The number of Americans who smoke cigarettes has been declining over the last 40 years, which adds up to a major achievement in preventive health. Fewer young people are taking up the habit and more adults have quit. A report published last month by the Centers for Disease Control and Prevention shows that three million fewer Americans smoked in 2010 than in 2005—that is more than the entire population of Chicago. And while heavy smokers (30 or more cigarettes a day) keep puffing, their number has declined significantly. But the C.D.C. issued a note of caution concerning the rate of decline among smokers, which has slowed. Unless the rate speeds up again, the country will fall short of the C.D.C.’s national goal of no more than 12 percent of adults smoking by 2020.
Can legislation help reduce smoking? Consider this: In the eight years since New York City banned smoking in bars, restaurants and the workplace, the number of adult smokers has fallen by 22 percent; that is 450,000 fewer smokers. The drop is more impressive among young adults between 18 and 24, a group particularly affected by the city’s tax hike on cigarettes and its anti-smoking advertising campaigns. States have also had success. Utah has the lowest smoking rate in the nation (9.1 percent); California (12.1 percent) is in second place. Some point to the price of a pack of cigarettes in New York City, $11.20, as the reason for the declining number of smokers. But a pack costs just $7.22 in Utah, and $5.19 in California. What all three places have in common is a statewide ban on smoking in public places. The law can help reduce smoking.
Catechesis or Theology?
Will there be a stand-off between bishops and theologians on the role of theology in Catholic higher education as we mark the 20th anniversary of “Ex Corde Ecclesiae”? (See the articles by Michael G. Lawler and Todd A. Salzman, 9/12, and by Cardinal Donald Wuerl, 9/26.) We hope not. Both have a case to make, and an intelligent way forward needs to be found. Students need to know the fundamentals of the faith to be able to treat theological issues critically; and not just theology but Catholicism itself will not be respected within the university if it lacks intellectual depth. A way must be found to achieve both goals: catechesis and theology. In many Catholic colleges, however, there is simply not enough space in curricula both to lay the groundwork in Catholic tradition and to study theology with suitable seriousness. Often no more than two theology courses are required.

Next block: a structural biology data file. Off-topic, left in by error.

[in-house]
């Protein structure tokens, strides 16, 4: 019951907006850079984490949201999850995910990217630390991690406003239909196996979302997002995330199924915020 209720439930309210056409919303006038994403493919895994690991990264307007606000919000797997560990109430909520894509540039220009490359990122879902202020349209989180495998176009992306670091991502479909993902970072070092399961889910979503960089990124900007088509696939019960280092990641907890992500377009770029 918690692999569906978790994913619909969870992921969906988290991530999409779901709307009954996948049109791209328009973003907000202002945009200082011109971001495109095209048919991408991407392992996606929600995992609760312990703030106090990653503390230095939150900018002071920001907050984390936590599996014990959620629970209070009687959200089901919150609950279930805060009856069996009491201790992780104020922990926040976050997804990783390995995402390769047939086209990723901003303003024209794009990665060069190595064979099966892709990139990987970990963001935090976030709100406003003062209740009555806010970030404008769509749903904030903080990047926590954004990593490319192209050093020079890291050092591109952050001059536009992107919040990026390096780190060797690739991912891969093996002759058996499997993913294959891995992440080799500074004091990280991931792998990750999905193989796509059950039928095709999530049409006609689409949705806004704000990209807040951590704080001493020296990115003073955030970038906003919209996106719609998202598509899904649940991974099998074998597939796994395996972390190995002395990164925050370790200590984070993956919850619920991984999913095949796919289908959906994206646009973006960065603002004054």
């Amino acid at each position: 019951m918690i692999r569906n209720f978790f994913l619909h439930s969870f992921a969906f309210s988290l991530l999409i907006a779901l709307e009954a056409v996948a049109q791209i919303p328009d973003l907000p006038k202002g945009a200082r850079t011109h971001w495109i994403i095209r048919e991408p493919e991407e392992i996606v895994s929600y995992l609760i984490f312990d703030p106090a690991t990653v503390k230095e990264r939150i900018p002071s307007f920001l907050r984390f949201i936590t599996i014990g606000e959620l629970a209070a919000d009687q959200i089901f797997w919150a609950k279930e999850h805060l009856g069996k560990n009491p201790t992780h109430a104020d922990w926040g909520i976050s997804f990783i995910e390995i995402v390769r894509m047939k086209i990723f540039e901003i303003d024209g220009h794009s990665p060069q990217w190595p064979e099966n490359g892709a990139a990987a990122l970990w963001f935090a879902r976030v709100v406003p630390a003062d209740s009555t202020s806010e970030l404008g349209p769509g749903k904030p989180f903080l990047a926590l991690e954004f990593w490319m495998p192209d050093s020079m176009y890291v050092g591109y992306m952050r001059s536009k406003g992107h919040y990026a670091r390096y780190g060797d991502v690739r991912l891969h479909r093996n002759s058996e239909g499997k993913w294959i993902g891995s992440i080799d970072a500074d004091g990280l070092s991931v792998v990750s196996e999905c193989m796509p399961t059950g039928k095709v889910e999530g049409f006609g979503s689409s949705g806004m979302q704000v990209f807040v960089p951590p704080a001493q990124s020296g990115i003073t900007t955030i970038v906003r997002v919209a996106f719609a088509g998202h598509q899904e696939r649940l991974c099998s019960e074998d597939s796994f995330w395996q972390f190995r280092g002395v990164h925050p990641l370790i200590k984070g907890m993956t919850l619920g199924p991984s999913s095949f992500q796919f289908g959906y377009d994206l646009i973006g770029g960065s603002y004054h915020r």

For college-level theology to achieve its twin goals, it simply needs more space in the curriculum. Traditionally, some of that curricular space was given to philosophy. But that was before career-training put such pressures on liberal education. It was also a time when philosophy had an apologetic role in Catholic intellectual life and played a greater part in theological reasoning. Catholic students might acquire greater theological literacy if one additional required course was opened up for theology or, in some cases, switched from philosophy to theology. But administrators will have to take the lead in opening up the curriculum. Bishops should not expect theologians to lead the change from their small corner of the faculty; neither can other departments be expected to give ground without a fight. A Catholic education in Catholic institutions must depend on leadership from the top, from deans, provosts and presidents.
Switch and Bait
“Corn sugar” may soon be showing up in the list of ingredients in fine print on the label of your favorite soft drink, “healthy” fruit-like snack, cereal box and thousands of other food products. This sweetener is better known by its previous moniker: high-fructose corn syrup. Since the late 1970s high-fructose corn syrup has been replacing sugar as the sweetener of choice for profit-minded food conglomerates. But in recent years, corn syrup has begun to get a bad name. Some nutritionists and scientists believe corn syrup has contributed to the nation’s diabetes and obesity epidemics; and many consumers, alarmed by this association, have begun to seek out products that use real sugar, not the syrup. Hence the desire of corn refiners to replace the term H.F.C.S. with “corn sugar.”
The Corn Refiners Association—among its members are the powerful conglomerates Archer Daniels Midland and Cargill—has petitioned the Food and Drug Administration for the name change. It claims the rebranding should resolve consumer confusion regarding corn syrup. In fact consumer confusion is precisely what the corn industry seeks. Few consumers aware of the dangers of a diet too rich in H.F.C.S. are confused at all; they know they do not want it in their food.
A final determination has not been made, but the F.D.A. should dismiss this disingenuous appeal. The nation has had a hard enough time confronting the alarming health problems emerging out of the “normal” American diet. Disguising one of the prime suspects in the crisis behind a new identity will further frustrate efforts to help Americans eat better, stay healthier and live longer.